The willingness of the current government to make this restoration possible was reflected in measures taken since the first month. Consider the president's January meeting with the leaders of federal universities and institutes. In it, all the speeches reaffirmed the role of public education at any level for the progress of science, technology and innovation, and underlined the indispensability of these three pillars for national sovereignty. The subsequent meeting between the Minister of Science and Technology and representatives of Brazilian academia reinforced this perspective. Another similar measure was MEC's ​​attempt to update the value of graduate scholarships.

In the sections below, I present and discuss, via selected examples, three tasks that deserve attention from the scientific community in all areas – whether they are “hard” or “soft” (hard ou soft). These are actions that can help the government, as well as ourselves, intellectuals, scientists and concerned citizens, to overcome the climate of scorched earth, which, as the UFRJ researchers demonstrated, was meticulously implanted, with high capillarity, over the past four years.

The first task stems from the fact that combating the rise of the extreme right in the world requires a joint effort by democratic governments to understand it. Take a look at the agenda for the meeting between presidents Lula and Joe Biden in February. The whole world knows that Brazil now has abundant documentation on the subject. It is up to us, therefore, to work on it and, whenever possible, to share it with interested foreign colleagues. It should be noted that, although it is just beginning, the discussion needs to produce immediate results.

In this regard, Fernando Nogueira da Costa proposed an interpretation[v] of the 8th of January in light of the Mass psychology of fascism, by Wilhelm Reich. I agree that Reich's insights into the repression of sexuality are revealing. But I consider that more current views of psychoanalysis can be even more useful. Furthermore, it seems urgent to me to treat the event empirically, that is, with as much data as possible. To illustrate the usefulness of an empirical approach based on a psychoanalytical reference that is sensitive to our reality, I outline, in the next section, an analysis of the first data made available in this regard by the federal government.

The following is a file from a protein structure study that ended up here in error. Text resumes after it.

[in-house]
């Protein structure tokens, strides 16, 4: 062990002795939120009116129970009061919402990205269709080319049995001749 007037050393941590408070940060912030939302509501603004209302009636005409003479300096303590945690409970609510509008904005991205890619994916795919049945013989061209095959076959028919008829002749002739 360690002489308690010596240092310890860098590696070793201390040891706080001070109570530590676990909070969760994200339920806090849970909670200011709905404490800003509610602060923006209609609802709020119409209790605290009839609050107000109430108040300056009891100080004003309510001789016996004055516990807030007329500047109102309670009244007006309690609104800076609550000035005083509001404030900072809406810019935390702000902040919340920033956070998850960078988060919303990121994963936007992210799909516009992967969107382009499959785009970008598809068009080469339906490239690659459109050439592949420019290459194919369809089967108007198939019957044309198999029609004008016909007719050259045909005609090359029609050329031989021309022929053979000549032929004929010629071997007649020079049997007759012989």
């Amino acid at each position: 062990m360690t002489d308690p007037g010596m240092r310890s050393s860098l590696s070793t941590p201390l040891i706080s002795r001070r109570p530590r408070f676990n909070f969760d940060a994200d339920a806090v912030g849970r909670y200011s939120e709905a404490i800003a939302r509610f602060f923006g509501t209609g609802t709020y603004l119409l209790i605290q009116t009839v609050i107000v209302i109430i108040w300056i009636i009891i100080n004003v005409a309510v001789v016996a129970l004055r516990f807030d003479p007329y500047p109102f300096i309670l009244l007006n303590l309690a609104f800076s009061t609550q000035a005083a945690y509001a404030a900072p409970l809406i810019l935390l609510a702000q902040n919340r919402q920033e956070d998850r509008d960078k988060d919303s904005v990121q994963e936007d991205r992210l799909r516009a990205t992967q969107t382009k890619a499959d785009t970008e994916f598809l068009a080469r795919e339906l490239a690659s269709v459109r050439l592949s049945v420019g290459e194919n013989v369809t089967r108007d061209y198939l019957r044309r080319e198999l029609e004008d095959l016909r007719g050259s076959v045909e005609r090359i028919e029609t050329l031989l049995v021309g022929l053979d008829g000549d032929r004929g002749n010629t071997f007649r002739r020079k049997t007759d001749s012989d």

The second task is due to the fact that we have known how to preserve, even if with great difficulty, a respectable public education system – built, by the way, in about a century. Expanding the national and international influence of the pioneers of this construction is the first step towards strengthening it and attracting partnerships interested in re-editing the democratizing educational initiatives of our past, with the global future as a horizon.

The third task is due to the fact that the current government's foreign policy is highly favorable to multilateral cooperation. It is therefore up to our scientific community to contribute to strengthening it, disseminating and expanding its successful experiences, some already quite consolidated.

But that's not enough. It is also up to it to claim the expansion of support for multilateral research projects, with the exchange of students, professors and researchers with partner countries. It is also necessary that our universities and research institutes become points of attraction for young people participating in exchange agreements in strategic areas for the future of the world and that, reciprocally, their countries welcome our youth.

A Social Psychology Sketch of January 8th

Below, I combine a psychoanalytical look with a simple exercise in demography to suggest that, however repugnant the facts may be, the study of mass behavior by the extreme right can shed light on our reflection on Brazil today.

The database is on the federal government website.[vi] These are the lists of men and women charged in flagrante delicto during the coup attack on Praça dos Três Poderes. These lists are intended to help the detainees' families and lawyers to locate them. They contain name, date of birth and federative unit (UF).

I grouped numerical data into simple categories, such as gender, age, and state, and based the interpretation of these groupings on analyzes of contemporary alienation by two leading Brazilian authors. The first is the playwright and screenwriter Izaías Almada; the second is the psychiatrist and psychoanalyst Jurandir Freire Costa.